ST. PETERSBURG — After a decade of planning and four years of delays, the city's iconic Pier started coming down in chunks as crews began its demolition Tuesday.
A large backhoe tore into the southwest corner of the Pier's first floor retail section that was added in a major 1980s renovation. Another backhoe scooped up the debris, which was later hauled away.
The work marked the beginning of the two-month demolition of the inverted pyramid, which opened in 1973, as well as the start of its $46 million redevelopment as Pier Park. By February, the Pier approach and the Pier head, the area that surrounds the inverted pyramid, will be taken out.
Last week, workers began removing light bulbs and thermostats, foreshadowing the wreckage to come. But it wasn't until Tuesday that the public realized the demolition was under way. City officials had not disclosed when it would begin.
By 4 p.m., a steady stream of news trucks joined a small knot of people watching from the parking lot across the water as crews worked. A news helicopter buzzed overhead, drowning out the faint sounds of demolition.
Kathleen Ford, a former mayoral candidate and prominent opponent of the Pier's destruction, said she was concerned that proper environmental protections weren't in place.
"Where are the turbidity barriers? Where are the floating booms?" Ford asked, referring to equipment used to keep debris and other contaminants from leaking into Tampa Bay.
The project has long been mired in controversy. A study done more than 10 years ago said that the Pier approach and area around the pyramid had deteriorated and needed to be replaced. In 2010, council members voted for demolition and to build a new Pier, but thousands of petition signers had other ideas. A subsequent voter referendum in 2013 rejected a proposed design known as the Lens and temporarily halted plans to replace the inverted pyramid.
Besides facing a delay, the city has spent about $4 million of its $50 million Pier budget. Of the $46 million that remains, money for construction is set at $33 million. Recently another $20 million in tax revenues have been targeted to link the project with the city's downtown.
David Dziedzic, 53, readied his bucket of bait fish by the water's edge. He's fished within view of the Pier for about five years.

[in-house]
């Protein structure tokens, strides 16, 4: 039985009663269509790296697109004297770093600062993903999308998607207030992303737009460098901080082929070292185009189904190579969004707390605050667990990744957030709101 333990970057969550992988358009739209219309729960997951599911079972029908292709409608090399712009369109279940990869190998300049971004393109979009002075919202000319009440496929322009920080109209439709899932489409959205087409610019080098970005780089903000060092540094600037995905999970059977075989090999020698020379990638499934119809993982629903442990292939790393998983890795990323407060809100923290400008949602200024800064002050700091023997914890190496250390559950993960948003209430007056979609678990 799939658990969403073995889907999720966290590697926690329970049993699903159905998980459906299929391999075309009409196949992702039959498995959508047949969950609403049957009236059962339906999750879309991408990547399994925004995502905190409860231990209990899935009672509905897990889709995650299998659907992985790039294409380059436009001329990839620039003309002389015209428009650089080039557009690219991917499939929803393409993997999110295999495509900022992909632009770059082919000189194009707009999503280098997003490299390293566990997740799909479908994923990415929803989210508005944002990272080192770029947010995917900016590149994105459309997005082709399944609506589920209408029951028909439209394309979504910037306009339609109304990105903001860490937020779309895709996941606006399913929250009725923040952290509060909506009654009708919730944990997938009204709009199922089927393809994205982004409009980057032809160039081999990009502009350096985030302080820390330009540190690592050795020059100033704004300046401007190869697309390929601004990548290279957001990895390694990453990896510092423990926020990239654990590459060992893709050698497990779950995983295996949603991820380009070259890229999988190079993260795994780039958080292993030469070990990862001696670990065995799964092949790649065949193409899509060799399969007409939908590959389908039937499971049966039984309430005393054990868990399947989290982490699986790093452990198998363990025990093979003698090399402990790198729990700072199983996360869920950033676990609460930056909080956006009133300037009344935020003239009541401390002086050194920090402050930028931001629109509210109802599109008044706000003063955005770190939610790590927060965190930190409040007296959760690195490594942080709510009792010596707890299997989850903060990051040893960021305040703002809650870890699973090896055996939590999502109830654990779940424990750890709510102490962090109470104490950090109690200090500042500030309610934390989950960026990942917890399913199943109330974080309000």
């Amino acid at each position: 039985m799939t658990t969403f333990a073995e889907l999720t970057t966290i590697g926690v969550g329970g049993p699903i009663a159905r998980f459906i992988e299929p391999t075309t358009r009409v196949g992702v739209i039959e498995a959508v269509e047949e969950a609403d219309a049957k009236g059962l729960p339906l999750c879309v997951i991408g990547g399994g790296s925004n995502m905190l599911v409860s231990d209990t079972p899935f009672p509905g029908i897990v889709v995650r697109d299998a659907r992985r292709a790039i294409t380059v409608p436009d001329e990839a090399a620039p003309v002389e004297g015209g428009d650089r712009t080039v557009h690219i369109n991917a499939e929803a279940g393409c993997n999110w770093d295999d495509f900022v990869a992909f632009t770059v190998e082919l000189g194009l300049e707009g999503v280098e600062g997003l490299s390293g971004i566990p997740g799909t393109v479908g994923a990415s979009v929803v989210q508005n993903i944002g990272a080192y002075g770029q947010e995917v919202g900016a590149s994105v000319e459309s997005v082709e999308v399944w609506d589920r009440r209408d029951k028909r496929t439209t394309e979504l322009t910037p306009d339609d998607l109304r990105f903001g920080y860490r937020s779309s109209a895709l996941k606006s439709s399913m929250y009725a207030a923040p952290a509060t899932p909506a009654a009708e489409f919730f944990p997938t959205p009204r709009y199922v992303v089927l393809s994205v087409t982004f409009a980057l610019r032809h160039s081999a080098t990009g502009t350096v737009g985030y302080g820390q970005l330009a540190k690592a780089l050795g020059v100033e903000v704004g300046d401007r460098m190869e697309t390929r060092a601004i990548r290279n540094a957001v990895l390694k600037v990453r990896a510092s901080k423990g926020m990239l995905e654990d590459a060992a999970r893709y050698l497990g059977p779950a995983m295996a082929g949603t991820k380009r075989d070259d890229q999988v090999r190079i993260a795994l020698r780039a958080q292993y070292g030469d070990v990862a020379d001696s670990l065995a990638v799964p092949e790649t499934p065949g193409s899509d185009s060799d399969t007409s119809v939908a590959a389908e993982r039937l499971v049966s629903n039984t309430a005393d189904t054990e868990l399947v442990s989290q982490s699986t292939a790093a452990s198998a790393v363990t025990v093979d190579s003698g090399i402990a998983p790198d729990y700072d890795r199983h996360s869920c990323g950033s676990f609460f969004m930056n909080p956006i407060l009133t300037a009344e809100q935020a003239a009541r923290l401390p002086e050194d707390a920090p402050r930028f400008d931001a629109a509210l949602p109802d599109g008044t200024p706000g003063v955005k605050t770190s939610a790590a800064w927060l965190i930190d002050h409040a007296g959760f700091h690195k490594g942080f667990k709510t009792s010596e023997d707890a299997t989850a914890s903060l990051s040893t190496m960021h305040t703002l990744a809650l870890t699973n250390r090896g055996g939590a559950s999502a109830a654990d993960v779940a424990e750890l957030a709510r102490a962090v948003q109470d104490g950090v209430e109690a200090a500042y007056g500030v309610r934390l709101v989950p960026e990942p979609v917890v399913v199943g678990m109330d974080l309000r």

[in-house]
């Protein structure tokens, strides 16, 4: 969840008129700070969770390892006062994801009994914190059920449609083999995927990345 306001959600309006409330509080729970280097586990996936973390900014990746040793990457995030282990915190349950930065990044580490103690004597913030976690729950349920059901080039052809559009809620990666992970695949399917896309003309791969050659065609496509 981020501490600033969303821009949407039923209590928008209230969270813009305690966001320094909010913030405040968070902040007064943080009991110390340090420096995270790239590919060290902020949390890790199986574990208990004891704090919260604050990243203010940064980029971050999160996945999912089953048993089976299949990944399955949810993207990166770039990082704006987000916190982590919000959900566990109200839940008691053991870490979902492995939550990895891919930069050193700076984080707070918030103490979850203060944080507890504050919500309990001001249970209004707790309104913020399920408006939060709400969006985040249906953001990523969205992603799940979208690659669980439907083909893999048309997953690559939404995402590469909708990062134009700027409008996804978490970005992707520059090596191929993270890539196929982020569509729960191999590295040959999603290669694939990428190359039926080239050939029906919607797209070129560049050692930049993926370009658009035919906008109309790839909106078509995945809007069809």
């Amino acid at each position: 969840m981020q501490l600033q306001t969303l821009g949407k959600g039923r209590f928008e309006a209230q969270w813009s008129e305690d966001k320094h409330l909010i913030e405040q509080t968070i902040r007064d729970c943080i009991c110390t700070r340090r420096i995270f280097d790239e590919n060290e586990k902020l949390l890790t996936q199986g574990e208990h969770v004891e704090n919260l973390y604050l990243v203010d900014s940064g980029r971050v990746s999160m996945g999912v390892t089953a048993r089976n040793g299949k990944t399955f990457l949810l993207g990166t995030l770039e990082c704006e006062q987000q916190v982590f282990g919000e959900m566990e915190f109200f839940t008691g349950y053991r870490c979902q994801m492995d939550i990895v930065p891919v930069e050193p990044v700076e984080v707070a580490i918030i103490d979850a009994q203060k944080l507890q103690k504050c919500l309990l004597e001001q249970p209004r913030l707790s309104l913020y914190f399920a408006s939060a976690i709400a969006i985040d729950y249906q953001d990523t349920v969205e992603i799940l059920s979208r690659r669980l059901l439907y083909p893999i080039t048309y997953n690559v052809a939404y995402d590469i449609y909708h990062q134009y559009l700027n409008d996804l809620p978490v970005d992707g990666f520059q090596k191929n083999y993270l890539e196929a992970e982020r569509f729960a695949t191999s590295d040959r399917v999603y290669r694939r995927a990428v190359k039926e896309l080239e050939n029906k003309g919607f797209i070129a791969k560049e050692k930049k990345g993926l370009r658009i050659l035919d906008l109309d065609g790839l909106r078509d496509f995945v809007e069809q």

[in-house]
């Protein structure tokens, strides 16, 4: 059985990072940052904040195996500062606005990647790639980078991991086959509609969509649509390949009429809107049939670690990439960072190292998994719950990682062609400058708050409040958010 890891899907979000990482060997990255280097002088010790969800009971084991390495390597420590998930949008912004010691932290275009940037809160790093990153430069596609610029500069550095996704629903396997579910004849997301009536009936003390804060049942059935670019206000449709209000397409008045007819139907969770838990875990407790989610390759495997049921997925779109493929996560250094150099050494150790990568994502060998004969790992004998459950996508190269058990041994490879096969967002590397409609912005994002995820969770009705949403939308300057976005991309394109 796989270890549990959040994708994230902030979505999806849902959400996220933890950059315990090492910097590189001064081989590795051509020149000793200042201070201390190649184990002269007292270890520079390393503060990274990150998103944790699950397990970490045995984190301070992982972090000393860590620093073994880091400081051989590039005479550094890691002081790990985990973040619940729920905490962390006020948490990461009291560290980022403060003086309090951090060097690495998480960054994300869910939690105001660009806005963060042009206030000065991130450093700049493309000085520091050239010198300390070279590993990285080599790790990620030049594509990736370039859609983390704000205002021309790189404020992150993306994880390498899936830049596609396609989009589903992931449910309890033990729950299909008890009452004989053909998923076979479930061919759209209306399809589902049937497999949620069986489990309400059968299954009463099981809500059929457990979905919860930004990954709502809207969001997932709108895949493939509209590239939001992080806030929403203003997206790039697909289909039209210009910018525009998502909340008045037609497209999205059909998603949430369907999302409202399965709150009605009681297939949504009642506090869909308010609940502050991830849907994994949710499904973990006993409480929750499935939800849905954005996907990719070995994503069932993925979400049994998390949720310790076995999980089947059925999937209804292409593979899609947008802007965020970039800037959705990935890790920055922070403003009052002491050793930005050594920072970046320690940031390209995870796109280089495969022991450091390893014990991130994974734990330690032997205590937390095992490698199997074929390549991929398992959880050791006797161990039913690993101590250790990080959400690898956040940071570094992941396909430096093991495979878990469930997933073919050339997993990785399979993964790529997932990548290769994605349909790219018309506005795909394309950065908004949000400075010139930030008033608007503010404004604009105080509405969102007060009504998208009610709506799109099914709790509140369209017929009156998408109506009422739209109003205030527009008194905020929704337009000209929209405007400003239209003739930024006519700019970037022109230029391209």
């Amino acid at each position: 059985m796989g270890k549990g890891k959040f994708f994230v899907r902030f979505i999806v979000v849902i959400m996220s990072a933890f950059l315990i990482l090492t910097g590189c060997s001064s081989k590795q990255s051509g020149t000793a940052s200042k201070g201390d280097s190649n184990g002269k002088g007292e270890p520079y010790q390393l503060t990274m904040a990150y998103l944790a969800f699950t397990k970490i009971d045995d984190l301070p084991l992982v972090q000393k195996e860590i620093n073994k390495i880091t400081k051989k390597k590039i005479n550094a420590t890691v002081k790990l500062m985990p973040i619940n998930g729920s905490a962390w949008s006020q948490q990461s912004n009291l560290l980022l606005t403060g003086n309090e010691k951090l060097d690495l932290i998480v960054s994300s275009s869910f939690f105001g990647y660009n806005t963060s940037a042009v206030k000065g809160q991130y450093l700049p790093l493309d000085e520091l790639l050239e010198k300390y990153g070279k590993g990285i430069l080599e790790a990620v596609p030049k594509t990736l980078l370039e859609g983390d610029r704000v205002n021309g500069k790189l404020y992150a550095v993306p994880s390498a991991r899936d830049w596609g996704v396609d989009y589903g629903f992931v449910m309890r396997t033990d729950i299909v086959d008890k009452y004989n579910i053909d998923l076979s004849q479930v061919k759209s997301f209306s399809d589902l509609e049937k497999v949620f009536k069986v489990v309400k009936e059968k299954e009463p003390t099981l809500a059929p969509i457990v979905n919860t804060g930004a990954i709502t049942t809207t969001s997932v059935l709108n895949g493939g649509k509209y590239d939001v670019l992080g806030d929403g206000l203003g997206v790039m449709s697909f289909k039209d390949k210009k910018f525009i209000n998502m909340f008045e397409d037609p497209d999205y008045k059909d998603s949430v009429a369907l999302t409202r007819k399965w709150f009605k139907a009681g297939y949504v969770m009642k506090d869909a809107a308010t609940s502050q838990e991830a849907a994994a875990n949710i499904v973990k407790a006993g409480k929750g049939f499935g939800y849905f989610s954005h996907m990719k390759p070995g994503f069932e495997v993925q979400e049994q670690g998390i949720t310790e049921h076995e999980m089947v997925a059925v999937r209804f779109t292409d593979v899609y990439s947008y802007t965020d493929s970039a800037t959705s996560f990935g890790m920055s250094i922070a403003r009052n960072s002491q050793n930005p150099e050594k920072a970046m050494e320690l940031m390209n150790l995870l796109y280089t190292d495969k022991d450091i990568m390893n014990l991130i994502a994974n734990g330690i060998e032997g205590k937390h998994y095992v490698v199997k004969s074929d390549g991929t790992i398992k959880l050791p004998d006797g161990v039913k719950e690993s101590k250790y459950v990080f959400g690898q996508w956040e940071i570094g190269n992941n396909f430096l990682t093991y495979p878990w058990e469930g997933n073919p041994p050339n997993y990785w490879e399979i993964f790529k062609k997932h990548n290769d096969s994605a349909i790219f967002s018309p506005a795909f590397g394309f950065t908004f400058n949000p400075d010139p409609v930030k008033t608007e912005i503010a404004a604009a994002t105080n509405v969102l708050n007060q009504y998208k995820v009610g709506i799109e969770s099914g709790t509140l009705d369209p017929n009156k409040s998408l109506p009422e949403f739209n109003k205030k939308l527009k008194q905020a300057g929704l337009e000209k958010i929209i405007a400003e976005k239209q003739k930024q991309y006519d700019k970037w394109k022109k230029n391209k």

"I hate to see it go," Dziedzic said. "There wasn't anything wrong with it. To me, it's all about the money."
Susan Robertson, 65, the Pier's former marketing director, said she saw footage on television and hurried down. She said she felt unexpectedly emotional at the Pier's demise.
"I know it's progress," Robertson said. "I know we have to move on. But there are a lot of memories."
The debris was trucked to demolition contractor Sonny Glasbrenner's recycling facility in Clearwater to be sorted and recycled, said Tom Gibson, the city's director of engineering.
"They recycle everything they can, so it's kind of a slow process," Gibson said.
"Safety is a concern. The men out there on the machines are sorting materials before they load materials into different trucks."
The city is paying Sonny Glasbrenner Inc. of Clearwater $3.2 million for the job.
One of the bait shops, a masonry building, will be relocated. No decision has been made about where it will go, Gibson said.
Mayor Rick Kriseman is planning a formal farewell to the iconic pyramid Friday at the Dolphin Parking Lot, near to the St. Petersburg Museum of History. The program will begin at 5 p.m.
Kristin Brett, hired by the city to help market the Pier project, said the event will provide an opportunity for people to say goodbye.
"We are also going to have 250 commemorative brick pavers from the Pier itself that we will be handing out to the public on a first-come, first-served basis. Each will have a stamped image of the inverted pyramid," she said.
The cost of this goodbye?
"We have no budget," Brett said, saying that preparation for the event has been done in-house, including the commemorative bricks.
Kriseman will make a brief presentation at 6 p.m. and recognize the committee that selected Pier Park to replace the inverted pyramid — members of the Pier working group, which sought to decipher what residents want — and the City Council, Brett said.
Work to tear down the structure was to begin shortly after July 9, after the council's approval of $5.2 million for initial work on the new Pier Park project.
A construction fence quickly went up, but the U.S. Army Corps of Engineers said the city needed a permit to tear down the entire structure — including the inverted pyramid — because it sits in navigable waters. The city had said it didn't require a permit to demolish the pyramid.
The city eventually obtained that permit about a week ago, allowing work to begin. The construction of the new Pier will begin early in 2017 and continue into 2018.
Contact Waveney Ann Moore at firstname.lastname@example.org or (727) 892-2283. Follow @wmooretimes.